Another frequent question is: "How do you pick up groceries ?". Answer: Taxi or Delivery Service (we live near downtown Boston, where carfree is a normal way of life despite the crazy traffic.)


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ISO: A late 1980's Giant Iguana MTB frameset (or complete bike) 23" Red with yellow graphics.

"Cycling should be a way of life, not a hobby.
RIDE, YOU FOOL, RIDE!"
_Nicodemus

"Steel: nearly a thousand years of metallurgical development
Aluminum: barely a hundred
Which one would you rather have under your butt at 30mph?"
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Old 03-06-14, 08:58 PM   #13
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People often wonder how I can possibly do normal, everyday, adult things without driving. It's like I'm magical! There are usually some well-meaning and moderately concerned folks who worry about my safety, imagining that it's not safe to ride in certain types of weather/times of day/neighborhoods/etc.

Either way, I try to explain how I do things without driving rather than why. I talk about the roads I take, the traffic conditions, how I ride my bike, and the various things I do to keep safe. I'm always amazed that many non-bike folks are unaware that they make, for example, snow friendly tires, headlamps, and trailers for hauling heavy things.

I try to avoid the why question - but usual responses include: 1) I'm cheap; 2) I like riding my bike A LOT; 3) I need the exercise or else I get super cranky; and 4) I don't care for driving much. People quickly learn that all of these things are true.
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Old 03-06-14, 11:03 PM   #14
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I get uncomfortable about it when my coworkers (particularly two of my bosses) bring it up, so I usually duck out of the convo pretty quick. I do have a few who think it's perfectly fine though, which is nice. Too bad none of them are my bosses :|

I used to room with a friend of mine who had issues with it (he also had no car and biked, but wasn't enthusiastic in the least) but he's rarely ever around these days (moved out, etc) so it doesn't come up frequently.

Otherwise everyone else has learned to deal with it. My SO doesn't really care about owning a car, but she's making sure we finally get around to getting full licenses so we can rent one if we ever find ourselves needing to.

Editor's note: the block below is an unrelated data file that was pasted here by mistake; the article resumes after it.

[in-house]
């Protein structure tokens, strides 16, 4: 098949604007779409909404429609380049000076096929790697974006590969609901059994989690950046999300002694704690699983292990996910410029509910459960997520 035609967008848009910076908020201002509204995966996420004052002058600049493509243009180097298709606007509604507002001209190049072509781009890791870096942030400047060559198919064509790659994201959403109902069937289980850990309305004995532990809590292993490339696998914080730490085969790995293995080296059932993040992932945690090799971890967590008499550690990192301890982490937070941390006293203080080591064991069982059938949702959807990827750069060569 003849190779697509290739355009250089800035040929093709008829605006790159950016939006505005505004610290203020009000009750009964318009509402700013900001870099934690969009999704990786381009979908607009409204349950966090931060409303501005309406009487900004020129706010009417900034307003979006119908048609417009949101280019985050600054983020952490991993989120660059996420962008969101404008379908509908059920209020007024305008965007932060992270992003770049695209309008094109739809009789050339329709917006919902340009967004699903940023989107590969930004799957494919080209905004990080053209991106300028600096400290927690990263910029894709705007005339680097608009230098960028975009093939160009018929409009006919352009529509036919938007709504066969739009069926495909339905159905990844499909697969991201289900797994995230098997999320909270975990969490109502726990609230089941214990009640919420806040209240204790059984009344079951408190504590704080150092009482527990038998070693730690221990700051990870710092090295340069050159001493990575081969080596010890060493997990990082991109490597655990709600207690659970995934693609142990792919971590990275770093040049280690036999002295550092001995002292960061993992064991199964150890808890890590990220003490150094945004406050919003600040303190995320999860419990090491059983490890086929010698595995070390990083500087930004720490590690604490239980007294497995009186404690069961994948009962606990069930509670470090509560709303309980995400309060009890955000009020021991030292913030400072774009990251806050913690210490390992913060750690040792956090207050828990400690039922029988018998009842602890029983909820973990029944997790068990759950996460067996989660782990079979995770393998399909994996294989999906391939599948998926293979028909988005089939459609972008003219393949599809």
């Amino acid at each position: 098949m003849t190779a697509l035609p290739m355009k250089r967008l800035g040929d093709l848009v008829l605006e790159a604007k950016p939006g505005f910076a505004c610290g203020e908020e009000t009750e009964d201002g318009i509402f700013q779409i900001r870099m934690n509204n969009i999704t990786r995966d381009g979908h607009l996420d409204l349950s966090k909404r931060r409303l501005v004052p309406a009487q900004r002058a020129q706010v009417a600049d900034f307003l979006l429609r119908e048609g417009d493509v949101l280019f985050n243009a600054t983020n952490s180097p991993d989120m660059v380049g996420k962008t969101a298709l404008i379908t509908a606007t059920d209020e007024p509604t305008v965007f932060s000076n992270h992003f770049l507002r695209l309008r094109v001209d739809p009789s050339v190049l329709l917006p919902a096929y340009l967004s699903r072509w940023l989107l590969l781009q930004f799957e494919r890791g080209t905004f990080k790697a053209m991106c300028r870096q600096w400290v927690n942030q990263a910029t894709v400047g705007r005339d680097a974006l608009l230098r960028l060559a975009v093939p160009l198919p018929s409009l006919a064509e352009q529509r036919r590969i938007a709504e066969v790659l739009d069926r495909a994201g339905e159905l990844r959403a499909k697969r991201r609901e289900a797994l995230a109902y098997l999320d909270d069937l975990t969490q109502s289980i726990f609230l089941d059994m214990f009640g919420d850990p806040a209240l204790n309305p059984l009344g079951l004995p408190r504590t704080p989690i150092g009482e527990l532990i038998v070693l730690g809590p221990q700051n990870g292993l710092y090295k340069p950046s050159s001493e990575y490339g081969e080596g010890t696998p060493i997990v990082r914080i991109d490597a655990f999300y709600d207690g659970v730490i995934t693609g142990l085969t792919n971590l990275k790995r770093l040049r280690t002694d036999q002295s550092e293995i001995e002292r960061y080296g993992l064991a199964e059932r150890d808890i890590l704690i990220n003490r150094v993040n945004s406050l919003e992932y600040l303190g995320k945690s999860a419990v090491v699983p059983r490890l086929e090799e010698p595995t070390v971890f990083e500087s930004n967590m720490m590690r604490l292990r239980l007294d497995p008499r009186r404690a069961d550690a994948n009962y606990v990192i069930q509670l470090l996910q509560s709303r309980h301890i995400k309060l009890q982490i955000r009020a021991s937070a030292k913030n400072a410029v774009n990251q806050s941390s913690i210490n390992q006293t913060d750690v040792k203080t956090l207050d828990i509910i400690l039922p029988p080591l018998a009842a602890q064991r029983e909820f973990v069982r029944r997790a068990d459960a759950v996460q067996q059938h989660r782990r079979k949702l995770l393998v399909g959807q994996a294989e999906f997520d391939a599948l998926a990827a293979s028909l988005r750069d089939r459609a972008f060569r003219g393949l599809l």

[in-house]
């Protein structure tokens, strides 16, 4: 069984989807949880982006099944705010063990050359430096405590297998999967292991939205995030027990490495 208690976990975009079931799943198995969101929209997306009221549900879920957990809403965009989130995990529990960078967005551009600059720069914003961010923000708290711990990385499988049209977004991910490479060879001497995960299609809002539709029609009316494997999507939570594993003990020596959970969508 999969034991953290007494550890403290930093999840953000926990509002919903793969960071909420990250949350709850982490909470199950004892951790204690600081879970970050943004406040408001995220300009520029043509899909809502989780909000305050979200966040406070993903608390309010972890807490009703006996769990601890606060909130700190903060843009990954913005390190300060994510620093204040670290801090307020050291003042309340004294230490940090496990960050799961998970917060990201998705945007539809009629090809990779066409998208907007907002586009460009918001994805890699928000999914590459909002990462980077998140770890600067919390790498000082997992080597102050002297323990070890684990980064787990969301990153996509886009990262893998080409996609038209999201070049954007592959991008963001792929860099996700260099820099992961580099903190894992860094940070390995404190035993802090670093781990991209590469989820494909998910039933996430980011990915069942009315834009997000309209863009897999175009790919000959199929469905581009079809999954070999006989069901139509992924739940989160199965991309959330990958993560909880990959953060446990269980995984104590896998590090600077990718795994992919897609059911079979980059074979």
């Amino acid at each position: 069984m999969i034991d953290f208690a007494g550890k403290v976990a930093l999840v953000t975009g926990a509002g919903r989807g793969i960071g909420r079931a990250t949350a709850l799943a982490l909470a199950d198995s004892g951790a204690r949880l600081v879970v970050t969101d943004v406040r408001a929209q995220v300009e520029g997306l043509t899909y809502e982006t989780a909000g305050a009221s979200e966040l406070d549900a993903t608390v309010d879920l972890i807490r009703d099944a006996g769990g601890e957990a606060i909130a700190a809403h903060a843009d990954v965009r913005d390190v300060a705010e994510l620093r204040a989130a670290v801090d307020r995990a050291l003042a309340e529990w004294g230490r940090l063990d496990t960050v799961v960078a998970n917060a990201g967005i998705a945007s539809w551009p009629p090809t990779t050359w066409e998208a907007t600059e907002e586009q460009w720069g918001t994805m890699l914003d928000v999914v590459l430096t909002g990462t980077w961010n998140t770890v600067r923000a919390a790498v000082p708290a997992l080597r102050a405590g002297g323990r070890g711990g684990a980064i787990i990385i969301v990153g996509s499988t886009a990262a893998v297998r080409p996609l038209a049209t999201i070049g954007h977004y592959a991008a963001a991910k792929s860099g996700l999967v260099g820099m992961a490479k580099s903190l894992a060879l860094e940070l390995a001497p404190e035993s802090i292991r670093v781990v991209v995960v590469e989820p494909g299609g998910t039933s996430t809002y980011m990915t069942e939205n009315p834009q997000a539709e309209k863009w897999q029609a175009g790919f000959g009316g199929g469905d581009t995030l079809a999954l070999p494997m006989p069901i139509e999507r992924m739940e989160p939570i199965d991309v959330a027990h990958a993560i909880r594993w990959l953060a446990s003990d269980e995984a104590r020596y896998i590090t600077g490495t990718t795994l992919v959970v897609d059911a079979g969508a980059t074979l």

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Old 03-07-14, 01:32 AM   #15
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Hmm...I honestly cannot recall anyone ever questioning my decision to not own a car. Maybe it's happened and I just forgot about it. Or maybe it's because...well, I am known as monster for a reason!

There have been times when people were surprised that I rode in the rain, or in what passes for cold weather in this part of the world. Hey, it might get near freezing! Oh no! And sometimes I can hear in their tone of voice that they think cycling on the street is dangerous, but they never actually say so.

I do find it rather surreal when someone wants to give me a ride to a destination that's only a few blocks away, and I'm pretty sure I don't manage to conceal the fact that I find this idea a bit insane.
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Old 03-07-14, 02:11 AM   #16
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The truth?
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Old 03-07-14, 08:10 AM   #17
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I do find it rather surreal when someone wants to give me a ride to a destination that's only a few blocks away, and I'm pretty sure I don't manage to conceal the fact that I find this idea a bit insane.
OH, this one for sure. My SO and I were headed to the local social hall at the fire department for a community meeting. It is probably, at best, 300' from my front door (bad at distance but it is literally across the 2 lane street). We were about half way there when one of our neighbors pulled up and asked if they could give us a ride.